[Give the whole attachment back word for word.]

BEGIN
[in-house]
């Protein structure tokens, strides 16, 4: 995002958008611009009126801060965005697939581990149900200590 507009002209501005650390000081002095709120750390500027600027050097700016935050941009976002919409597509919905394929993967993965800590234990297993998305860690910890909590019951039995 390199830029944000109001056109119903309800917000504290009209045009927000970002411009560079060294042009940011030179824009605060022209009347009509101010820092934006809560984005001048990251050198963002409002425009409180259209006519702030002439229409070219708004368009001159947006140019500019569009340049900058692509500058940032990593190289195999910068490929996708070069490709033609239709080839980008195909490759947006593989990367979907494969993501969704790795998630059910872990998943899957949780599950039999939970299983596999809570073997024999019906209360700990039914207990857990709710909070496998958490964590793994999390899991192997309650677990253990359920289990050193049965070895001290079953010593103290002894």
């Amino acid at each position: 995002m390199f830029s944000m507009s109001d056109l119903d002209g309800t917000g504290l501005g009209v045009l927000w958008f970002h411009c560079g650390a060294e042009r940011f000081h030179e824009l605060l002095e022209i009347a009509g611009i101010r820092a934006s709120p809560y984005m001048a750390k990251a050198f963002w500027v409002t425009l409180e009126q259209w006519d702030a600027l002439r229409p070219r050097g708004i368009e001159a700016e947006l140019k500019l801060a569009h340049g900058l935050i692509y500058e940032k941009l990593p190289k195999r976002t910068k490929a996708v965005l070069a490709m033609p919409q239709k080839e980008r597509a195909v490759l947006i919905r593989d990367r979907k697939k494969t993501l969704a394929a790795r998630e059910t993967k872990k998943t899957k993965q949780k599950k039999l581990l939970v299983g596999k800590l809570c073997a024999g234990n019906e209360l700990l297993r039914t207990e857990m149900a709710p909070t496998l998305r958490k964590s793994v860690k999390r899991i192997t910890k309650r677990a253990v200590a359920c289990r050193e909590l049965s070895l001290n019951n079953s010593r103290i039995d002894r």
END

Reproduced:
[in-house]
């Protein structure tokens, strides 16, 4: 995002958008611009009126801060965005697939581990149900200590 507009002209501005650390000081002095709120750390500027600027050097700016935050941009976002919409597509919905394929993967993965800590234990297993998305860690910890909590019951039995 390199830029944000109001056109119903309800917000504290009209045009927000970002411009560079060294042009940011030179824009605060022209009347009509101010820092934006809560984005001048990251050198963002409002425009409180259209006519702030002439229409070219708004368009001159947006140019500019569009340049900058692509500058940032990593190289195999910068490929996708070069490709033609239709080839980008195909490759947006593989990367979907494969993501969704790795998630059910872990998943899957949780599950039999939970299983596999809570073997024999019906209360700990039914207990857990709710909070496998958490964590793994999390899991192997309650677990253990359920289990050193049965070895001290079953010593103290002894």
């Amino acid at each position: 995002m390199f830029s944000m507009s109001d056109l119903d002209g309800t917000g504290l501005g009209v045009l927000w958008f970002h411009c560079g650390a060294e042009r940011f000081h030179e824009l605060l002095e022209i009347a009509g611009i101010r820092a934006s709120p809560y984005m001048a750390k990251a050198f963002w500027v409002t425009l409180e009126q259209w006519d702030a600027l002439r229409p070219r050097g708004i368009e001159a700016e947006l140019k500019l801060a569009h340049g900058l935050i692509y500058e940032k941009l990593p190289k195999r976002t910068k490929a996708v965005l070069a490709m033609p919409q239709k080839e980008r597509a195909v490759l947006i919905r593989d990367r979907k697939k494969t993501l969704a394929a790795r998630e059910t993967k872990k998943t899957k993965q949780k599950k039999l581990l939970v299983g596999k800590l809570c073997a024999g234990n019906e209360l700990l297993r039914t207990e857990m149900a709710p909070t496998l998305r958490k964590s793994v860690k999390r899991i192997t910890k309650r677990a253990v200590a359920c289990r050193e909590l049965s070895l001290n019951n079953s010593r103290i039995d002894r």